With the first report of 3Q19 real GDP at +1.9% and 4Q19 projected to come in by the AtlantaFederal Reserve and the New York Federal Reserve at +0.3% and +0.4%, respectively, growth has been slowing in U.S. manufacturing — the October Chicago PMI, at 48.3 signaling contraction, weakened to its lowest level in 4 years — exports, capital expenditures, leading indicators, and the Cass Freight Shipping Index; in Germany; and in China’s retail sales, fixed asset investment, and industrial production. At the same time, the October jobs report showed+128,000 jobs (versus much lower estimates), the previous two months’ data were revised upward by 95,000 jobs, unemployment remains at a very low 3.6%, average hourly earnings are growing at +3.0% year-over-year, and the average work week has been holding steady at 34.4hours. Despite slowing growth, these positive labor statistics support a healthy U.S. consumer as evidenced below by a softening but still elevated reading of consumer confidence.

Although we do not expect an imminent recession, we are mindful that for each of the past five recessions, the officially declared onset of the economic downturn came 5 to 14 months after the recession had actually begun, indicating that it is often challenging to discern when a recession has come upon us. The chart below illustrates the length of time between the recession’s actual onset and when the recession was declared to have begun by the National Bureau of Economic Research.

On a year-over-year basis, S&P 500 profits have declined in the first and second quarters of 2019, and the third-quarter as of November 15 is projected to show a decline of -2.3% (companies beating their estimates and/or reporting an optimistic outlook have been rewarded — such as Procter & Gamble, GE, United Healthcare, Biogen, Alexion, Pfizer, Merck, and Mattel), and companies falling short of their estimates have been punished (including Caterpillar, McDonald’s, Texas Instruments, Travelers, and Eli Lilly); analysts and strategists have been paying particular attention to CEOs’ and CFOs’ rather mixed comments about the revenue and profits outlook for the fourth quarter of 2019 and calendar year 2020.

As reported by FactSet and Refinitiv, analysts’ estimates call for 4Q19 S&P 500 earnings to be -1.4%; and calendar year 2019, 0.0%; 1Q20, +5.1%; 2Q20, +6.4%; and calendar year 2020, +9.7%. Past experience indicates that these estimates may in fact be a bit too optimistic and may be subject to some degree of downward revision.

In U.S. equities, it is worth remembering that a secular bear market transpired from the dotcom crash of 2000-2001 through the Great Financial Crisis of 2008-2009. Then, what we consider to be the 8- to 9-year initial phase of a secular bull market began, from the washed-out, demoralized lows reached in March 2009, with price pullbacks occurring in 2010 and 2012 (sparked by European debt worries); in 2014 (due to collapsing oil prices); and in 2016 (set off by a China GDP growth scare).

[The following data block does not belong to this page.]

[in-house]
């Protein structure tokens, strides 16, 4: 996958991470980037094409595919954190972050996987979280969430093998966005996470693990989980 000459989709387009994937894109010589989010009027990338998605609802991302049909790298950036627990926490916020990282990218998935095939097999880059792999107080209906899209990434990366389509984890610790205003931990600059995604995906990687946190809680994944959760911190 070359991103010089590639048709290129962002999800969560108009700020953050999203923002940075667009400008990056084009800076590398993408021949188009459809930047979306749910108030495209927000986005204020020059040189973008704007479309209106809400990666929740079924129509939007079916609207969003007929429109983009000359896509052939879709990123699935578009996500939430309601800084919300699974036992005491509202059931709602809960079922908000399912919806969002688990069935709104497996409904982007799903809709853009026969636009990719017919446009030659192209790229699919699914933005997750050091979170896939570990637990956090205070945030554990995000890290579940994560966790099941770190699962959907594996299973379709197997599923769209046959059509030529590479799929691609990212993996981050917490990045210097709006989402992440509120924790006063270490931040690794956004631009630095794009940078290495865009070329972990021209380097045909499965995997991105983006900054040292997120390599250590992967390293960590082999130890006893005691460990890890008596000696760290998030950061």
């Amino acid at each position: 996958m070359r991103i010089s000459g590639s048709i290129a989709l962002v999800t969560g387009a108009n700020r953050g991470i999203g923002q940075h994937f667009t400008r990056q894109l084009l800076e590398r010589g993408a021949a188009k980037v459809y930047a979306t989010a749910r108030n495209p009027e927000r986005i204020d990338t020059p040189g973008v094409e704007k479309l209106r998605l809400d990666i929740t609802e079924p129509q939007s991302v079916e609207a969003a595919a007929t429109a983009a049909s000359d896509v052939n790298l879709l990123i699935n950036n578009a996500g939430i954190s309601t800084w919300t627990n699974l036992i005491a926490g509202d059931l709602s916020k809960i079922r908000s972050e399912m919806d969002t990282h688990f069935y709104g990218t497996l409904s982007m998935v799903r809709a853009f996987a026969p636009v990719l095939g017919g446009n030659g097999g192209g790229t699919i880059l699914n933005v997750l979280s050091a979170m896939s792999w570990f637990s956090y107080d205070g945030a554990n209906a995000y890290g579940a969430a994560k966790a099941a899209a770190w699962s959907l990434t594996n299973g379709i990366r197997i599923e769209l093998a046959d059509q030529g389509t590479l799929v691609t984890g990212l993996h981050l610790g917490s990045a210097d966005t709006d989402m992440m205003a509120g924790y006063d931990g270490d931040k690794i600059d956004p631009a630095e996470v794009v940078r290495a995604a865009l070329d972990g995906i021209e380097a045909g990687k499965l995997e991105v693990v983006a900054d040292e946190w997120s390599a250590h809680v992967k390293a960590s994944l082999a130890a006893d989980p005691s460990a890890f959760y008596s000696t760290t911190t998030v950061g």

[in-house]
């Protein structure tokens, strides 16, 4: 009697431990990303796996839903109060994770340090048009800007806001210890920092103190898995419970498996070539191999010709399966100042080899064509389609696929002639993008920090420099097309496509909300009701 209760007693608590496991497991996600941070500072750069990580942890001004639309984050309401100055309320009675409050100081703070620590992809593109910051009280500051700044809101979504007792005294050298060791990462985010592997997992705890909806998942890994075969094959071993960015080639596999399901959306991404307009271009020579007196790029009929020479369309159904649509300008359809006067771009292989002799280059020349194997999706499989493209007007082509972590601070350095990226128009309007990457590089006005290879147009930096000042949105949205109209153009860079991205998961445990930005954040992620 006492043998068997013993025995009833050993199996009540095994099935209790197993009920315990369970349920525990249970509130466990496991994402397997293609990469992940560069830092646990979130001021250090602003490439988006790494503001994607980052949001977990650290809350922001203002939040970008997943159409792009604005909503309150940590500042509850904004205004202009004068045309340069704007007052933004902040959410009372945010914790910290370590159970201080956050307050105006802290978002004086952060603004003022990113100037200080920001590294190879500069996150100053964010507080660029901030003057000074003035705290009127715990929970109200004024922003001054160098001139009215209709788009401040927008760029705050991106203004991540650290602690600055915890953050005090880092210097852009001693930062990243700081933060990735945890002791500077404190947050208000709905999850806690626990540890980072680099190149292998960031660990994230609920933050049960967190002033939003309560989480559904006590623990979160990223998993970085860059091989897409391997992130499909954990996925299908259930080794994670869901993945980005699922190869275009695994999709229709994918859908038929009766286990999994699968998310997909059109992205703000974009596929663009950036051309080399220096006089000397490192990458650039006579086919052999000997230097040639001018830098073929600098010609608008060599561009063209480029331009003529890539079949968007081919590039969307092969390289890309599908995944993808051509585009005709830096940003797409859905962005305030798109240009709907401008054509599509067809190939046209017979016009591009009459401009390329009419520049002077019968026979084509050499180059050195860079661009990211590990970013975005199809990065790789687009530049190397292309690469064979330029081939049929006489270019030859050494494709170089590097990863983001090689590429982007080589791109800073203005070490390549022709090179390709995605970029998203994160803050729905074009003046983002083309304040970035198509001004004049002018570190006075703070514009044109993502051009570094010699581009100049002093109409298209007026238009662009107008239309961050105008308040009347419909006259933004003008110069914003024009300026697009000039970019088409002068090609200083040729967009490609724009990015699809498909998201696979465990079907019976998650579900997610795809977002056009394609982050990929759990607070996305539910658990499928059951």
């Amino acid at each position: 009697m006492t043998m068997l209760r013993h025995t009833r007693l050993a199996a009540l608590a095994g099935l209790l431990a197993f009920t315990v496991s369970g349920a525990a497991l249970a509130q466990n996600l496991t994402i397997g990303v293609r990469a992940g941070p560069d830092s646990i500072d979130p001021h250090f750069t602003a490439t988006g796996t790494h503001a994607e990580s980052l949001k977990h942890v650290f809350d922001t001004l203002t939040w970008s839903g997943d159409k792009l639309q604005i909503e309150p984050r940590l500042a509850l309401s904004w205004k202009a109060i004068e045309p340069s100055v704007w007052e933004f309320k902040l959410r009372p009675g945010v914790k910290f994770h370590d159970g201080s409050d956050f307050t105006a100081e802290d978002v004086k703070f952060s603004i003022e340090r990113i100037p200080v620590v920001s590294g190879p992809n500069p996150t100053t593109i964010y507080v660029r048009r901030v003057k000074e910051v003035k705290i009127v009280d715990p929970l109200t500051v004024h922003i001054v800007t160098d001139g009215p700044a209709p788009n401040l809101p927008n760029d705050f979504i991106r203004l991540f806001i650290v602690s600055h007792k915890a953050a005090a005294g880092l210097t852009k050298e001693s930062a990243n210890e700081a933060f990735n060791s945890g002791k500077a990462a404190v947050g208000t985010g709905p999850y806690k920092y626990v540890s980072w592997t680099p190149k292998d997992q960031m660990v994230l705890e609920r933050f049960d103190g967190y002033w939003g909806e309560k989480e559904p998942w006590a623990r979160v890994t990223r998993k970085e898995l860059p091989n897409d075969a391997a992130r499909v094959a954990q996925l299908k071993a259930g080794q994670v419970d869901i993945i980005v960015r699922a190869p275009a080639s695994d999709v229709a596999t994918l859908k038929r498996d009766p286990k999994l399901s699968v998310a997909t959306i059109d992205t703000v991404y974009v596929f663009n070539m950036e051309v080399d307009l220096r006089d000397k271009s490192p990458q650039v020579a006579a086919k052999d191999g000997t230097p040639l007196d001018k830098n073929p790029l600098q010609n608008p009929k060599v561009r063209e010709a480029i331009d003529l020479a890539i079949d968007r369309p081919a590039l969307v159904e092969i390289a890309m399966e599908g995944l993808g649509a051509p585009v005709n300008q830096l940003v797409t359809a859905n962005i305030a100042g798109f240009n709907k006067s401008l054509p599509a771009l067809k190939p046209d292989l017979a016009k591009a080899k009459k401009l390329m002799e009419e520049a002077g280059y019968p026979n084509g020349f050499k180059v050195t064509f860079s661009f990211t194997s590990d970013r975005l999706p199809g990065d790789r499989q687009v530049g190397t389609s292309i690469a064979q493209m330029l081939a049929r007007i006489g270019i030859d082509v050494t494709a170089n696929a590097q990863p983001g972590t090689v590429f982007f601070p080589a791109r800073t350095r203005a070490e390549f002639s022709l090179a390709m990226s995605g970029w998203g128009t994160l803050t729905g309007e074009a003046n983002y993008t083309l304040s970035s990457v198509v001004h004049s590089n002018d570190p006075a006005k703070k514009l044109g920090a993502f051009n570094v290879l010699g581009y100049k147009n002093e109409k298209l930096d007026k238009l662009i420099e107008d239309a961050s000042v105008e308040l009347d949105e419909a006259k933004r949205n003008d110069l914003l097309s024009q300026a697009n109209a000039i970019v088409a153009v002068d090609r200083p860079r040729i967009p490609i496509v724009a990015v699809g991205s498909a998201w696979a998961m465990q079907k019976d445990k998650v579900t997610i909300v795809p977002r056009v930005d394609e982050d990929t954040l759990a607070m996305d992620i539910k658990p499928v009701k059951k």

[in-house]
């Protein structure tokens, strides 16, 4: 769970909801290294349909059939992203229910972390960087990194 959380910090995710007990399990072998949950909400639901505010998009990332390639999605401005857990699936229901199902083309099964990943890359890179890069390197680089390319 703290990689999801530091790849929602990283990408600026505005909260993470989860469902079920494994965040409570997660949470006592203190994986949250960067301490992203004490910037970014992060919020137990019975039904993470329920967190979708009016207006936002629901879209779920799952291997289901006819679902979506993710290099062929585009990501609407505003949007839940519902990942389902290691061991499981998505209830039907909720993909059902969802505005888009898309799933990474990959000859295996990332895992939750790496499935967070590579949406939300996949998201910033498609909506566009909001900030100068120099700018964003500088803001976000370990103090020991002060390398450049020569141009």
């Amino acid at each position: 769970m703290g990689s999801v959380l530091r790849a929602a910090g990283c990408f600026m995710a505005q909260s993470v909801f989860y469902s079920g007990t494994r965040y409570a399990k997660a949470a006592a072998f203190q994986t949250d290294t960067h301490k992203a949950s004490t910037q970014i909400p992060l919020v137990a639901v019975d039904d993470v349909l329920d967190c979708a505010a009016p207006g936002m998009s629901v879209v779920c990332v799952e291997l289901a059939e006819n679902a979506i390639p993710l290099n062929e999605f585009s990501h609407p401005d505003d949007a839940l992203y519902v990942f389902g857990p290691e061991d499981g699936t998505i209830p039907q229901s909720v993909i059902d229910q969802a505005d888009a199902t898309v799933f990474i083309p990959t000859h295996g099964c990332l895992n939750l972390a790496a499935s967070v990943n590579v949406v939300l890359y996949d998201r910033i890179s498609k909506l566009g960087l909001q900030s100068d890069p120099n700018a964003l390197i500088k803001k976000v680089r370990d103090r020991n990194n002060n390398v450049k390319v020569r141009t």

After having declined 14% from early September through Christmas Eve 2018, U.S. equities (represented by the S&P 500 index) have risen +24.5% year-to-date through November 15th, 2019, led by a concentrated group of mega-cap technology stocks, (especially Apple +68.5%;Microsoft +47.7%; Facebook +48.8%; and Google +27.6%) with the S&P 500 setting more than 20 all-time records on its march higher this year. The sizeable market capitalization share of the 10 largest companies as a percentage of the S&P 500 total market capitalization is shown in the below chart and although not at a record, is well above its 30-year average and does represent a cause for some degree of concern.

Such episodes of:

i. rotating sectoral bullishness (including technology stocks and momentum stocks) and bearishness (including, at times, cryptocurrencies, cannabis companies, unicorn valuations, Chinese equities, European bank stocks, emerging market stocks, oilfield services companies, and MLPs); and

ii. alternating overall market rallies and corrective phases

are classically emblematic of multiyear cyclical, choppy, back-and-forth trading ranges.

Investment Positioning

We tend to be strategic in our investment positioning by keeping a well-diversified asset allocation to be held over the long term. Given the inherent difficulties of tactically timing the swings in stock market prices, the chart below demonstrates the strategic wisdom of selecting and holding high-quality positions as the difference in portfolio performance from missing just a few “best days” (which often follow meaningful market selloffs). With that said, we have begun to incorporate some medium-term, tactical strategies within portfolios to account for the binary environment we expect to see and to potentially mitigate downside risks should conditions deteriorate. And, as always, we are constantly vigilant of potential pitfalls that can be brought about in periods of market exuberance and exposed during the ensuing crash.